"How Not to Share Your Faith" – Review
"We need a new apologetic, geared to the needs of today, which keeps in mind that our task is not to win arguments but to win souls. Such an apologetic will need to breathe a spirit of humanity, that humility and compassion which understand the anxieties and questions of people.” - Pope John Paul II
In Pope John Paul II’s apostolic letter “At the Beginning of the Third Millennium”, he called for a ‘new evangelization’. This evangelization was to breathe fresh life and a renewed spirit into the world, particularly to those peoples who were once Christian but who had drifted from faith.
One facet of the Pope’s call was a revival of apologetics, the defense and explanation of Church teaching. In the third millennium, the advent of the Internet opened the door for this apologetical revolution. Writings from church fathers and Saints were introduced online. Quality explanations of Church teaching could be found by anyone accessing a search engine. And professional apologists, authors, and teachers began springing up across the world.
In light of this surging interest in apologetics, Mark Brumley, now the President of Ignatius Press, wrote a book titled "How Not to Share Your Faith" (Catholic Answers, 123 pages, paperback). The book wasn't written to provide specific apologetical arguments--those can be found elsewhere--but instead focuses on the dangers apologists face.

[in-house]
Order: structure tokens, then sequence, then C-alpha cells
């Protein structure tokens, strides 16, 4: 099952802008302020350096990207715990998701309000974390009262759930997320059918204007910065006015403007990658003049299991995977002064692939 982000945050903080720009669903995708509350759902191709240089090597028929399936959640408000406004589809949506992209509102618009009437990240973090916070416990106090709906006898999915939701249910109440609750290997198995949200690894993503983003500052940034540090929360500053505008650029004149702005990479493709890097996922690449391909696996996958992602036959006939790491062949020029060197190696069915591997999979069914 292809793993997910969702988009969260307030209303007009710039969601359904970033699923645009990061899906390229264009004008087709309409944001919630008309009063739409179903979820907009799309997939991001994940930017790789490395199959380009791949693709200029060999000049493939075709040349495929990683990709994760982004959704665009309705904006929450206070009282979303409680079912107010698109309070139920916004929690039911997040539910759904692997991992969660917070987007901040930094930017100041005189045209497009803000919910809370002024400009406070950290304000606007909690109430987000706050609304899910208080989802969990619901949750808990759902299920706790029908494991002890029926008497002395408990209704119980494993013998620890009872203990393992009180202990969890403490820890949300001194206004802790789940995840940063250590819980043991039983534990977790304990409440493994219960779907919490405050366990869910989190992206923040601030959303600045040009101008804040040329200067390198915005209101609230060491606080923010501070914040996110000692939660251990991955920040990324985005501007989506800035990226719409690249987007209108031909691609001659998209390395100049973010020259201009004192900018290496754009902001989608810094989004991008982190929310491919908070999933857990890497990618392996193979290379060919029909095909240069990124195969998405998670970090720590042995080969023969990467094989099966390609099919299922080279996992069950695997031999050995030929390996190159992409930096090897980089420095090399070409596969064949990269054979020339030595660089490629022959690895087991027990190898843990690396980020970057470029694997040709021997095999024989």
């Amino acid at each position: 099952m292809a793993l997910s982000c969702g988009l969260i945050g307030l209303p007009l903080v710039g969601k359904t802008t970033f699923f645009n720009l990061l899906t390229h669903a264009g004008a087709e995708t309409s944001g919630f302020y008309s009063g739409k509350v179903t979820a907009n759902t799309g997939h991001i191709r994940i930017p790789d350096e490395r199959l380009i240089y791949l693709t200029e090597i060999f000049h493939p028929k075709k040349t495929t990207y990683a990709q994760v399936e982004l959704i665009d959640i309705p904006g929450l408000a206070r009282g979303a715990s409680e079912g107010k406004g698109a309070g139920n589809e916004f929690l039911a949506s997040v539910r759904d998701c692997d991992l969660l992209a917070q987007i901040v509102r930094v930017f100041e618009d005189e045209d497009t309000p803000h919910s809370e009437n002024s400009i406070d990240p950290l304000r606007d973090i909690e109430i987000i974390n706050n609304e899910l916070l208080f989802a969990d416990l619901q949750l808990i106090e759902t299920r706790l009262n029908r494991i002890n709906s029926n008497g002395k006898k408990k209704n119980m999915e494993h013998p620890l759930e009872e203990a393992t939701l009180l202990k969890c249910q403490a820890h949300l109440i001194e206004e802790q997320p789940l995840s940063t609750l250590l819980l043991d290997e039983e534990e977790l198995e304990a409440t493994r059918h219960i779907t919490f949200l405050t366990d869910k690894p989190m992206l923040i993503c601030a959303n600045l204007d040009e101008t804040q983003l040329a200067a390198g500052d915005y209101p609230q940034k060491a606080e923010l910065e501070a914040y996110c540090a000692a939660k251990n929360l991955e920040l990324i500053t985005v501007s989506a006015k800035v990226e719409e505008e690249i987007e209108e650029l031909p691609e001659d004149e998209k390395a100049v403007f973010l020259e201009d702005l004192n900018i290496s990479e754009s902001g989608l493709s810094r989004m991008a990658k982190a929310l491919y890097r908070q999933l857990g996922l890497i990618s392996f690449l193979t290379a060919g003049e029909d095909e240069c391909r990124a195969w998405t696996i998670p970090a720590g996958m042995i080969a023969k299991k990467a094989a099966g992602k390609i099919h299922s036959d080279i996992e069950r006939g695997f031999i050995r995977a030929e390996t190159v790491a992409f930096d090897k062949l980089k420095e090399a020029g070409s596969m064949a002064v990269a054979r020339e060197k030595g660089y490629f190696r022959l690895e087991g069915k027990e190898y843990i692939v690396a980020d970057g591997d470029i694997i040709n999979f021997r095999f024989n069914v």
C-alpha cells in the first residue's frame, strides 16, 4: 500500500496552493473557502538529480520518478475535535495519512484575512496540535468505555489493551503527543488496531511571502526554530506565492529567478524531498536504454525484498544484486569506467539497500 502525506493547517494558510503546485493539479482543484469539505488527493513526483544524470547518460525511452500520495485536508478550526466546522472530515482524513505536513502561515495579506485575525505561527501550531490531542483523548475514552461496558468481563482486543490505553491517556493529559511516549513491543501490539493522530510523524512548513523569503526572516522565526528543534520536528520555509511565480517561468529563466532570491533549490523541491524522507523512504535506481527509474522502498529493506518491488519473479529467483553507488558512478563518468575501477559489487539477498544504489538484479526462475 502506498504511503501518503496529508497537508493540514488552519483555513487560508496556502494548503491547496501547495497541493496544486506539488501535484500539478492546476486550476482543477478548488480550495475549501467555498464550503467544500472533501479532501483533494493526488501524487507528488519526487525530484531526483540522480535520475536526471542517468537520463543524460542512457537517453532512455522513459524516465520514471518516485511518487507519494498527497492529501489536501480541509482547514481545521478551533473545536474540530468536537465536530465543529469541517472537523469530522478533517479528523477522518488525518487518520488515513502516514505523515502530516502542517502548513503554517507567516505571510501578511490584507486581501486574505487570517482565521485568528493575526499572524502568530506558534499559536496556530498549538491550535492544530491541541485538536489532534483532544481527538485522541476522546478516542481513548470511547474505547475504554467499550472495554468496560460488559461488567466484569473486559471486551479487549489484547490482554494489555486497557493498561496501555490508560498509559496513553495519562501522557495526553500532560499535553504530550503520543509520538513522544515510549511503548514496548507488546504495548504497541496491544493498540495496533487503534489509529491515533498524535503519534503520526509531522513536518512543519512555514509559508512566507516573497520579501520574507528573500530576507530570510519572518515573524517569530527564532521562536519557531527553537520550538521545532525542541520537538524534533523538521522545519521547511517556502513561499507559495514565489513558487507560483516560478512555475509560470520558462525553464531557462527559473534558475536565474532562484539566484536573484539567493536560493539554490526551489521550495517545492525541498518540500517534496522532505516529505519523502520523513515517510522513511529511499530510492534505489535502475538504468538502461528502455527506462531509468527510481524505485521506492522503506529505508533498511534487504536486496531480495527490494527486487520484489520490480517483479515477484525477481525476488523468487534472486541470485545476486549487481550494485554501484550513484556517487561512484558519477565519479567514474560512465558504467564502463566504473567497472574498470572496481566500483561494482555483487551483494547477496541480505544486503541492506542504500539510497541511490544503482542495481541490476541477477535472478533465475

Brumley calls these dangers the Seven Deadly Sins of Apologetics:
1. Apologetical Gluttony - A failure to respect the limits of what apologetics can accomplish.
2. Reducing the Faith to Apologetics - Looking at all or most spiritual matters "apologetically".
3. Confusing the Faith with Our Arguments for It - Reducing the Faith to our own particular arguments for it.
4. Contentiousness - Going out of your way to look for areas of disagreement.
5. Friendly Fire -Battling Protestants and other absolutists instead of non-Christians and relativists.
6. Trying to “Win” - Aiming to 'win' an argument, even at the expense of bringing people to truth.
7. Pride - Thinking more highly of one's apologetical abilities than one should.
Like all Church teaching, though, Brumley’s admonitions are not fundamentally No's. He offers corresponding Yes's for each No, Virtues for each Deadly Sin. For instance, while denouncing the reduction of faith to apologetics, Brumley encourages prayer and meditation. Instead of trying to "win" arguments, Brumley advocates hope and charity, among other apologetical virtues.
"How Not to Share Your Faith" teaches everyone who shares their faith to do so charitably. Every Christian will find this book somewhat applicable because every Christian talks about faith to some degree. However, Brumley's book holds special importance for those explaining or defending the Catholic faith on a regular basis, either as an amateur apologist or a professional.
Anyone who discusses faith issues through blogs or comment box discussions would do well to consider Brumley's advice. This book should be required reading for all Catholics on the Internet.
Participating in the "new evangelization" requires that we communicate the 'good news' of Christ with humility and compassion. Presenting truth without these virtues makes us nothing more than a resounding gong. If you know the content of the faith but want to communicate it more charitably, I highly recommend "How Not to Share Your Faith".
"Win an argument, lose a soul." - Archbishop Fulton Sheen
I wrote this review of How Not To Share Your Faith for the Tiber River Blogger Review program, created by Aquinas and More Catholic Goods, your source for Oplatki and Advent Calendars. For more information and to purchase, please visit Aquinas and More Catholic Goods.